Negotiating Relationships : The Journey Ahead After Bariatric Surgery

Young obese woman at an appointment with a psychologist.

As you think about having bariatric surgery, whether it’s a gastric sleeve, Lap-Band or even a non-surgical weight loss option such as the gastric balloon procedure, you may begin to wonder how major weight loss will affect your relationships. Major weight loss after bariatric surgery has many incredible benefits that are often talked about, whether improving an obesity-related health condition such as Type 2 diabetes or even something as simple as having more energy to run around with your children or grandchildren. However, it’s important to realize that when undergoing such a drastic change in your appearance, it can have an effect on how other people in your life treat you. Thankfully, many of these effects are not only positive but life-changing.

Loved Ones After Bariatric Surgery

Those who care about you love you like you as you are now, but you’re about to change dramatically when you lose weight after your bariatric surgery. However, most of those changes are predictable–which gives you the opportunity to prepare them for what will happen when you lose weight. Some suggestions:

Show your excitement: Sit down with your significant other, parents, or children to explain to them what your bariatric surgery means to you. Dream out loud about your new life to come after you’ve lost the weight that’s been holding you down for so long. Let them see how excited you are about taking this important step on your weight loss journey.

Discuss the risks: At least one of your loved ones will bring up the fact that all surgeries have risks–but the answer is, for those who are severely obese, their life expectancy is the same as those who smoke. Your risk is much higher if you stay obese than if you have bariatric surgery. Send them links like this one, from the American Society for Metabolic and Bariatric Surgery that discuss the risks plainly. Don’t avoid the question, but have the answers ready. Knowing you’ve thought about it will help them understand that you’re taking it seriously, have done the research, and are ready for the next step.

Be prepared for some less-positive reactions: Your spouse or significant other may be worried most because they’re afraid they will lose you once you’ve lost the weight after bariatric surgery. Just know that most of these reactions come out of love. Reassure them that you will be the same person, and most of all, that who you are and your love for them won’t change. You’ll simply be healthier, happier, more confident, and able to focus your energies on successfully changing how you look and how you feel about yourself. Help them understand that you need their support throughout the journey, and for the rest of your life.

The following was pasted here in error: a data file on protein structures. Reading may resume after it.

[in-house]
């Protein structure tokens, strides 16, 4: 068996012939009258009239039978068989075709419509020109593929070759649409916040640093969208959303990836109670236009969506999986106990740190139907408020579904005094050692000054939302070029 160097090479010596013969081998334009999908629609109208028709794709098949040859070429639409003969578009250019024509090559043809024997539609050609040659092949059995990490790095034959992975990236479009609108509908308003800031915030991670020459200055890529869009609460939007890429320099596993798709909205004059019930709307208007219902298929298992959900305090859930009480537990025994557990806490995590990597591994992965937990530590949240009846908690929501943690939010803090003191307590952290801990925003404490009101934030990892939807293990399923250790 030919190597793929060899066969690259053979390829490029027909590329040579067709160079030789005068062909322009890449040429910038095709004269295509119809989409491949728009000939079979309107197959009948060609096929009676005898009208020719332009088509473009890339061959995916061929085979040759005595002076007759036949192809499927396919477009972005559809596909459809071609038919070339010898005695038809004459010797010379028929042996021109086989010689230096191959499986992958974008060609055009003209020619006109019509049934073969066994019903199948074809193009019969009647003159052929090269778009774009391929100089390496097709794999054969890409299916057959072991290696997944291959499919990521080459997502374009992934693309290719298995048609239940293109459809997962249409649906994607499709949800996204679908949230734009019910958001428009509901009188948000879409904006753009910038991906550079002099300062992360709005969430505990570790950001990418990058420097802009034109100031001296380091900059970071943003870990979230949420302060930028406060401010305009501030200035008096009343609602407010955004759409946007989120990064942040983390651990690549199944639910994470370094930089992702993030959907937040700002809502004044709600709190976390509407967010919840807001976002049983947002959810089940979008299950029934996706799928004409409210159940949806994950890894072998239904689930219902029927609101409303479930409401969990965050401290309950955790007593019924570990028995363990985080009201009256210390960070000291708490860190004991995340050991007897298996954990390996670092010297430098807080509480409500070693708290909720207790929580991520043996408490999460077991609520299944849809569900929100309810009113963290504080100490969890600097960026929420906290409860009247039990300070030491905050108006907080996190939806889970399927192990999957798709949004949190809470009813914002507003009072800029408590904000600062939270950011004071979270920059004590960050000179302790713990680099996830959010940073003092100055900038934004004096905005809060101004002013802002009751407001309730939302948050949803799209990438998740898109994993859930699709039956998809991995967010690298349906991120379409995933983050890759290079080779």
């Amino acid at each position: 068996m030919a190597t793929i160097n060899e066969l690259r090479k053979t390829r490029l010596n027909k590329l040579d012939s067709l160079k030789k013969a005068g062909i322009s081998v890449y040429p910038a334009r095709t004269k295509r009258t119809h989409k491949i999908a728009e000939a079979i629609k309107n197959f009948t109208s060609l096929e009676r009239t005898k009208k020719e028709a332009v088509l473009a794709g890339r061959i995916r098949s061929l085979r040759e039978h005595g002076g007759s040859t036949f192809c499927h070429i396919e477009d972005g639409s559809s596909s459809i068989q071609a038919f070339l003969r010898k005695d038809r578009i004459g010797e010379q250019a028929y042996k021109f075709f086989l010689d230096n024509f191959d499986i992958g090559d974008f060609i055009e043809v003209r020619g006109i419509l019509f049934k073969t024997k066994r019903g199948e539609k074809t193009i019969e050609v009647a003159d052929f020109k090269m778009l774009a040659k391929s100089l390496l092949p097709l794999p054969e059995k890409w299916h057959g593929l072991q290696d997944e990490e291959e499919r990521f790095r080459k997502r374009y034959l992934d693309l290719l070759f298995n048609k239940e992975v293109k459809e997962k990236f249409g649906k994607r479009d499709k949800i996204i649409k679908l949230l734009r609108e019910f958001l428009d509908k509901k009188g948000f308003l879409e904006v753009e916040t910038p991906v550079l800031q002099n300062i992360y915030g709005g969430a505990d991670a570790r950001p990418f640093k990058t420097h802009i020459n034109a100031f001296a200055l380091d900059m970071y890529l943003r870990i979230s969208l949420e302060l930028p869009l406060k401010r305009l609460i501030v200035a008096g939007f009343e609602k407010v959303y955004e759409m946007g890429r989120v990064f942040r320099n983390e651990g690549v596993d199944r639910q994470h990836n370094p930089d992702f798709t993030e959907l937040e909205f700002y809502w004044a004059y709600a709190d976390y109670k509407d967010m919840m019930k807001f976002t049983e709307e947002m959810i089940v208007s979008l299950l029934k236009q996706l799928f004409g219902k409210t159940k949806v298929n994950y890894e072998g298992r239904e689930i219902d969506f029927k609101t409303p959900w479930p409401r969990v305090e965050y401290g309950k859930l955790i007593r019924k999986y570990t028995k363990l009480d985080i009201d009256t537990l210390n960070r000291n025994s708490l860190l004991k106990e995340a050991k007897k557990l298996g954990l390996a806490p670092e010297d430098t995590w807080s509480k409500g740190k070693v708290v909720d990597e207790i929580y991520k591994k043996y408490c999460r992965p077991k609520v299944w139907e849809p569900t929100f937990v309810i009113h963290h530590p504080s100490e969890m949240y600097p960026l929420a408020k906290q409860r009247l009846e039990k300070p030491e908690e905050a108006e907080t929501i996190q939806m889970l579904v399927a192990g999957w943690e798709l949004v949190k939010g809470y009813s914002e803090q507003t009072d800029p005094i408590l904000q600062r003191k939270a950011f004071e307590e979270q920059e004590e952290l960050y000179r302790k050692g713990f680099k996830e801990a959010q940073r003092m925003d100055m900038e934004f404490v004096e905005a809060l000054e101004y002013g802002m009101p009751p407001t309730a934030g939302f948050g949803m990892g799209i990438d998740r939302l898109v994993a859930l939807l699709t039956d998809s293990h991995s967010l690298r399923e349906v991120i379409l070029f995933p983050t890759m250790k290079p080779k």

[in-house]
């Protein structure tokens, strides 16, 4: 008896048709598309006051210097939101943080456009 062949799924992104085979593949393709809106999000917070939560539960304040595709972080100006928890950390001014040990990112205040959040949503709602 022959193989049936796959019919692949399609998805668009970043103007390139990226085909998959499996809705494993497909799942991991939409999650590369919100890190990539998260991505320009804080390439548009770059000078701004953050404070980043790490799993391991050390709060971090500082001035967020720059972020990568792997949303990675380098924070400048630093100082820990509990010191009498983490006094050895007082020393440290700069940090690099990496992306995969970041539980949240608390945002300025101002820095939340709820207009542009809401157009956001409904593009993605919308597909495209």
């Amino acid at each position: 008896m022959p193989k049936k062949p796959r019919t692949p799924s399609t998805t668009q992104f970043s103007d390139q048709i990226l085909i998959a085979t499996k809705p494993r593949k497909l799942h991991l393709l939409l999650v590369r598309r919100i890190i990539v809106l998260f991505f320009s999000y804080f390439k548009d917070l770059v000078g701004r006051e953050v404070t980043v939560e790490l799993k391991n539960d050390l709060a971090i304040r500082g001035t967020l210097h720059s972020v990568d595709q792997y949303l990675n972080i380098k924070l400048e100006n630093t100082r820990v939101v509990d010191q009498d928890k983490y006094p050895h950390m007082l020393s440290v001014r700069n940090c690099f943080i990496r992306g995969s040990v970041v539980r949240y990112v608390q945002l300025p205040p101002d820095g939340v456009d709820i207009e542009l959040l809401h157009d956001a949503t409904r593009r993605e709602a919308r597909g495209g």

Friends After Bariatric Surgery

Some will fade away: Part of your reality when you’re overweight is that you often may feel treated differently because of how you look. If that’s true, those friendships will naturally fade away as your weight drops after bariatric surgery. Your true friends, though, will not only adjust to your weight loss but move with you into your new relationship with food, with clothes, and with all the fun and exciting things that happen as the weight drops away. Sit down with your friends before your surgery, let them know what’s about to happen, and ask for their support as you go through this journey. You might be surprised who steps up!

Some will be jealous: Part of being overweight is being utterly unfamiliar with people being jealous of how you look, how you dress, and how much weight you’re losing. It’s actually quite flattering when it happens the first few times, and you might find yourself inspiring others to follow a similar path. Prepare yourself for it–and know that jealousy is always about the person who’s jealous, not about you. You didn’t gain weight for them, and you’re not losing weight for them either, you’re losing it for yourself, to take your life back.

Co-Workers After Bariatric Surgery

Sharing your journey is up to you: You do not have to share the fact that you’re having a gastric sleeve, gastric banding or a gastric balloon with anyone at work. You are probably already aware that if you tell one person, though, you might as well tell everyone. Most workplaces are hotbeds of gossip, it’s pretty much human nature. All the same positive and negative reactions will probably occur as the ones above, but your journey will be yours to take. Like your friends, you aren’t getting bariatric surgery for them, you’re getting it for yourself.

Your Self After Bariatric Surgery

Don’t forget, too, that your relationships with yourself, the mirror, and your life as you know it will change for the better after bariatric surgery. You may get a little self-absorbed for awhile, constantly checking yourself out in the mirror as the weight drops off, but go ahead and enjoy it! It’s a wonderful feeling to look in the mirror and feel positive about yourself for once. Once the weight is over, you will find yourself open to the world in very different ways, and there’s a wealth of possibilities out there waiting for you!

If you want to lose weight and regain your health and beauty, and you’re interested in bariatric surgery, Dr. David Davtyan and his caring staff are here for you! With four convenient locations in Beverly Hills, Glendale, Rancho Cucamonga and Fountain Valley, The Weight Loss Surgery Center of Los Angeles offers some of the finest weight loss treatments in L.A.

Call us today at 1-877-9BESLIM (923-7546) and schedule your initial complimentary consultation. Today is the day to take the first step on a journey to a whole new you!

Posted on behalf of Dr. David G. Davtyan MD, FACS, FICS

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